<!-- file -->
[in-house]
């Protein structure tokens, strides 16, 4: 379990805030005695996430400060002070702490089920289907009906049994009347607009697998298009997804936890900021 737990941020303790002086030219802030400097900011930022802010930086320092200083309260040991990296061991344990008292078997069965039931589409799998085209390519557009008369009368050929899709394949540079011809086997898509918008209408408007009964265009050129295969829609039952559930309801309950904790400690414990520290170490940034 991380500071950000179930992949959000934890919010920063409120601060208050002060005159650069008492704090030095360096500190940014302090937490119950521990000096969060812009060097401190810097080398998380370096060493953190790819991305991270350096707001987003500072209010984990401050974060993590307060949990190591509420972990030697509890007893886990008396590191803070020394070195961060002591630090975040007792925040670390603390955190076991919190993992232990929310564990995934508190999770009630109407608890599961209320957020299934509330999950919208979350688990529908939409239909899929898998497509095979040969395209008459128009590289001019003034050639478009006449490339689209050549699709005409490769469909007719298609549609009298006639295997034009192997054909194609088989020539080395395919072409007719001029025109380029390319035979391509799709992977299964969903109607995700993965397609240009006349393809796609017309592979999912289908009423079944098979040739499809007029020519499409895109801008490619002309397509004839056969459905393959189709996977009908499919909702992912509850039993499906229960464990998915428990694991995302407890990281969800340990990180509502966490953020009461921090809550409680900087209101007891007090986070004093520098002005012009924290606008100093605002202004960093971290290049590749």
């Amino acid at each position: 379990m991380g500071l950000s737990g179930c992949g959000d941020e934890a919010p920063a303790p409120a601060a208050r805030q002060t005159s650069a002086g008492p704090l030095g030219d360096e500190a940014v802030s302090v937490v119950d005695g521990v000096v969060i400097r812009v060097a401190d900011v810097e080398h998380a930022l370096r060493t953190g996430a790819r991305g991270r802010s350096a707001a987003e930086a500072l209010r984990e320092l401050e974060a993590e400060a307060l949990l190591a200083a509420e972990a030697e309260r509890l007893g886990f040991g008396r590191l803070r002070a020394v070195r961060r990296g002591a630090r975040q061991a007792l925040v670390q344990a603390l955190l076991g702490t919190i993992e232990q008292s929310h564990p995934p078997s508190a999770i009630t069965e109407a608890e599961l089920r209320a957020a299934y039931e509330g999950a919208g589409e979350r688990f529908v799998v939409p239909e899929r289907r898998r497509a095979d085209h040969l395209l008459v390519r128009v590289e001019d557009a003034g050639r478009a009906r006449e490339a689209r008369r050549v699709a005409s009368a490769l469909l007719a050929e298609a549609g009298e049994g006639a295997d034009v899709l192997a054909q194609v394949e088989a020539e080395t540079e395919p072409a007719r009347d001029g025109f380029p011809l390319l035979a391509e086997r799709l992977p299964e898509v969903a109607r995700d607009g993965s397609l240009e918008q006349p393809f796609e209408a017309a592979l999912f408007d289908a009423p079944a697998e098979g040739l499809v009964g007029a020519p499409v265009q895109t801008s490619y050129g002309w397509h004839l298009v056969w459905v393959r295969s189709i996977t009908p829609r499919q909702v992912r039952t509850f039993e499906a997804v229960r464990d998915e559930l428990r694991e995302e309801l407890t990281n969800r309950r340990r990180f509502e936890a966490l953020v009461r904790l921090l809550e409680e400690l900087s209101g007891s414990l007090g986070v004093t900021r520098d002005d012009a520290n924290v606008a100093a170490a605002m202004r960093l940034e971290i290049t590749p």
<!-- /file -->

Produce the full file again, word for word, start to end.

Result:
[in-house]
């Protein structure tokens, strides 16, 4: 379990805030005695996430400060002070702490089920289907009906049994009347607009697998298009997804936890900021 737990941020303790002086030219802030400097900011930022802010930086320092200083309260040991990296061991344990008292078997069965039931589409799998085209390519557009008369009368050929899709394949540079011809086997898509918008209408408007009964265009050129295969829609039952559930309801309950904790400690414990520290170490940034 991380500071950000179930992949959000934890919010920063409120601060208050002060005159650069008492704090030095360096500190940014302090937490119950521990000096969060812009060097401190810097080398998380370096060493953190790819991305991270350096707001987003500072209010984990401050974060993590307060949990190591509420972990030697509890007893886990008396590191803070020394070195961060002591630090975040007792925040670390603390955190076991919190993992232990929310564990995934508190999770009630109407608890599961209320957020299934509330999950919208979350688990529908939409239909899929898998497509095979040969395209008459128009590289001019003034050639478009006449490339689209050549699709005409490769469909007719298609549609009298006639295997034009192997054909194609088989020539080395395919072409007719001029025109380029390319035979391509799709992977299964969903109607995700993965397609240009006349393809796609017309592979999912289908009423079944098979040739499809007029020519499409895109801008490619002309397509004839056969459905393959189709996977009908499919909702992912509850039993499906229960464990998915428990694991995302407890990281969800340990990180509502966490953020009461921090809550409680900087209101007891007090986070004093520098002005012009924290606008100093605002202004960093971290290049590749």
């Amino acid at each position: 379990m991380g500071l950000s737990g179930c992949g959000d941020e934890a919010p920063a303790p409120a601060a208050r805030q002060t005159s650069a002086g008492p704090l030095g030219d360096e500190a940014v802030s302090v937490v119950d005695g521990v000096v969060i400097r812009v060097a401190d900011v810097e080398h998380a930022l370096r060493t953190g996430a790819r991305g991270r802010s350096a707001a987003e930086a500072l209010r984990e320092l401050e974060a993590e400060a307060l949990l190591a200083a509420e972990a030697e309260r509890l007893g886990f040991g008396r590191l803070r002070a020394v070195r961060r990296g002591a630090r975040q061991a007792l925040v670390q344990a603390l955190l076991g702490t919190i993992e232990q008292s929310h564990p995934p078997s508190a999770i009630t069965e109407a608890e599961l089920r209320a957020a299934y039931e509330g999950a919208g589409e979350r688990f529908v799998v939409p239909e899929r289907r898998r497509a095979d085209h040969l395209l008459v390519r128009v590289e001019d557009a003034g050639r478009a009906r006449e490339a689209r008369r050549v699709a005409s009368a490769l469909l007719a050929e298609a549609g009298e049994g006639a295997d034009v899709l192997a054909q194609v394949e088989a020539e080395t540079e395919p072409a007719r009347d001029g025109f380029p011809l390319l035979a391509e086997r799709l992977p299964e898509v969903a109607r995700d607009g993965s397609l240009e918008q006349p393809f796609e209408a017309a592979l999912f408007d289908a009423p079944a697998e098979g040739l499809v009964g007029a020519p499409v265009q895109t801008s490619y050129g002309w397509h004839l298009v056969w459905v393959r295969s189709i996977t009908p829609r499919q909702v992912r039952t509850f039993e499906a997804v229960r464990d998915e559930l428990r694991e995302e309801l407890t990281n969800r309950r340990r990180f509502e936890a966490l953020v009461r904790l921090l809550e409680e400690l900087s209101g007891s414990l007090g986070v004093t900021r520098d002005d012009a520290n924290v606008a100093a170490a605002m202004r960093l940034e971290i290049t590749p």